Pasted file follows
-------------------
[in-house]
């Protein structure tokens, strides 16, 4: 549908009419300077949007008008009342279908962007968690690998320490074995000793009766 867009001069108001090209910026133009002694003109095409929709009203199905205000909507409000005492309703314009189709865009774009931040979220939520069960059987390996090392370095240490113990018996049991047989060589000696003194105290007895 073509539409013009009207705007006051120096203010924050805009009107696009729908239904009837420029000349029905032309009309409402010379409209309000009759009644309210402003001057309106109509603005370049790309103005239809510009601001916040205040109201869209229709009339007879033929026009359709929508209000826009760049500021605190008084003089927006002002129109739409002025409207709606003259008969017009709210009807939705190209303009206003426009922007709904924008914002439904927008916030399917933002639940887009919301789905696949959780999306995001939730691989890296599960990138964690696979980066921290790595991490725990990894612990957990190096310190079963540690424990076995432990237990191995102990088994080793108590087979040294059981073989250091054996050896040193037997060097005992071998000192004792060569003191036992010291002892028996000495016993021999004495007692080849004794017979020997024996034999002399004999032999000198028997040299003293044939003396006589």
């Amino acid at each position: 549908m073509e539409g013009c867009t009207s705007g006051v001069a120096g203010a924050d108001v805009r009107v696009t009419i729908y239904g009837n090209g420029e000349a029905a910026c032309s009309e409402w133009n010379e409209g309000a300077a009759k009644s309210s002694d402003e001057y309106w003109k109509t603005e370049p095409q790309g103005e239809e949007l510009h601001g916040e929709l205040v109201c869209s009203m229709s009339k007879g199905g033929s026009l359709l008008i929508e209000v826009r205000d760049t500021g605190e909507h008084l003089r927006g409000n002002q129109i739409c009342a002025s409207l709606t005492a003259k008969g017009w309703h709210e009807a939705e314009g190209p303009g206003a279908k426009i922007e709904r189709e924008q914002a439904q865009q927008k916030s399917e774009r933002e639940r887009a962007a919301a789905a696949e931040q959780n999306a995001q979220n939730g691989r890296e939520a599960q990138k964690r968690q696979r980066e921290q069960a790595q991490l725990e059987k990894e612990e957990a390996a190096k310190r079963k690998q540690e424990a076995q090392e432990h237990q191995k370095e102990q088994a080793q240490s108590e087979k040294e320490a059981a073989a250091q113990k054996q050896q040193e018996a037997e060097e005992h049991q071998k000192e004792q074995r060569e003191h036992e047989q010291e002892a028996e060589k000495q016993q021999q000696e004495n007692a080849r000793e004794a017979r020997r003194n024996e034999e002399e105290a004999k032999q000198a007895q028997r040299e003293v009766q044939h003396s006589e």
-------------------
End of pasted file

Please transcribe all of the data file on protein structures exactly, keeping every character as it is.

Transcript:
[in-house]
């Protein structure tokens, strides 16, 4: 549908009419300077949007008008009342279908962007968690690998320490074995000793009766 867009001069108001090209910026133009002694003109095409929709009203199905205000909507409000005492309703314009189709865009774009931040979220939520069960059987390996090392370095240490113990018996049991047989060589000696003194105290007895 073509539409013009009207705007006051120096203010924050805009009107696009729908239904009837420029000349029905032309009309409402010379409209309000009759009644309210402003001057309106109509603005370049790309103005239809510009601001916040205040109201869209229709009339007879033929026009359709929508209000826009760049500021605190008084003089927006002002129109739409002025409207709606003259008969017009709210009807939705190209303009206003426009922007709904924008914002439904927008916030399917933002639940887009919301789905696949959780999306995001939730691989890296599960990138964690696979980066921290790595991490725990990894612990957990190096310190079963540690424990076995432990237990191995102990088994080793108590087979040294059981073989250091054996050896040193037997060097005992071998000192004792060569003191036992010291002892028996000495016993021999004495007692080849004794017979020997024996034999002399004999032999000198028997040299003293044939003396006589």
């Amino acid at each position: 549908m073509e539409g013009c867009t009207s705007g006051v001069a120096g203010a924050d108001v805009r009107v696009t009419i729908y239904g009837n090209g420029e000349a029905a910026c032309s009309e409402w133009n010379e409209g309000a300077a009759k009644s309210s002694d402003e001057y309106w003109k109509t603005e370049p095409q790309g103005e239809e949007l510009h601001g916040e929709l205040v109201c869209s009203m229709s009339k007879g199905g033929s026009l359709l008008i929508e209000v826009r205000d760049t500021g605190e909507h008084l003089r927006g409000n002002q129109i739409c009342a002025s409207l709606t005492a003259k008969g017009w309703h709210e009807a939705e314009g190209p303009g206003a279908k426009i922007e709904r189709e924008q914002a439904q865009q927008k916030s399917e774009r933002e639940r887009a962007a919301a789905a696949e931040q959780n999306a995001q979220n939730g691989r890296e939520a599960q990138k964690r968690q696979r980066e921290q069960a790595q991490l725990e059987k990894e612990e957990a390996a190096k310190r079963k690998q540690e424990a076995q090392e432990h237990q191995k370095e102990q088994a080793q240490s108590e087979k040294e320490a059981a073989a250091q113990k054996q050896q040193e018996a037997e060097e005992h049991q071998k000192e004792q074995r060569e003191h036992e047989q010291e002892a028996e060589k000495q016993q021999q000696e004495n007692a080849r000793e004794a017979r020997r003194n024996e034999e002399e105290a004999k032999q000198a007895q028997r040299e003293v009766q044939h003396s006589e």